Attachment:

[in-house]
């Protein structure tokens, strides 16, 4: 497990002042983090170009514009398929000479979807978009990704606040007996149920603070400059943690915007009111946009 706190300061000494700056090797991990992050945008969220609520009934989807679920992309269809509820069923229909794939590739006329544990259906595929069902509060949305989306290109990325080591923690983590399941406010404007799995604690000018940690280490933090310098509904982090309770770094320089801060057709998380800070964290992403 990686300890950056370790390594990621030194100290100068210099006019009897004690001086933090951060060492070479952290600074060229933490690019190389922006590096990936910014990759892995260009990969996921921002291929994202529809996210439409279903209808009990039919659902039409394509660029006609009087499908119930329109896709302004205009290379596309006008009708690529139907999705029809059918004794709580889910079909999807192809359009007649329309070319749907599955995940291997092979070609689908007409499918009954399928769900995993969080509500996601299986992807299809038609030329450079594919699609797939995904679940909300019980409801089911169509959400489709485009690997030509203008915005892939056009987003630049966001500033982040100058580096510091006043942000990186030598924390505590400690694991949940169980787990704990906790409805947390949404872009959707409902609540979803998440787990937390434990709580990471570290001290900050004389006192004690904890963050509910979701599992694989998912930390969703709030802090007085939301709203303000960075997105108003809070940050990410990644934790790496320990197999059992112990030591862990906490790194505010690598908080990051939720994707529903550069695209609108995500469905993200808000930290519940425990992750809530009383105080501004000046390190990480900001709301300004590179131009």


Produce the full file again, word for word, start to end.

[in-house]
């Protein structure tokens, strides 16, 4: 497990002042983090170009514009398929000479979807978009990704606040007996149920603070400059943690915007009111946009 706190300061000494700056090797991990992050945008969220609520009934989807679920992309269809509820069923229909794939590739006329544990259906595929069902509060949305989306290109990325080591923690983590399941406010404007799995604690000018940690280490933090310098509904982090309770770094320089801060057709998380800070964290992403 990686300890950056370790390594990621030194100290100068210099006019009897004690001086933090951060060492070479952290600074060229933490690019190389922006590096990936910014990759892995260009990969996921921002291929994202529809996210439409279903209808009990039919659902039409394509660029006609009087499908119930329109896709302004205009290379596309006008009708690529139907999705029809059918004794709580889910079909999807192809359009007649329309070319749907599955995940291997092979070609689908007409499918009954399928769900995993969080509500996601299986992807299809038609030329450079594919699609797939995904679940909300019980409801089911169509959400489709485009690997030509203008915005892939056009987003630049966001500033982040100058580096510091006043942000990186030598924390505590400690694991949940169980787990704990906790409805947390949404872009959707409902609540979803998440787990937390434990709580990471570290001290900050004389006192004690904890963050509910979701599992694989998912930390969703709030802090007085939301709203303000960075997105108003809070940050990410990644934790790496320990197999059992112990030591862990906490790194505010690598908080990051939720994707529903550069695209609108995500469905993200808000930290519940425990992750809530009383105080501004000046390190990480900001709301300004590179131009």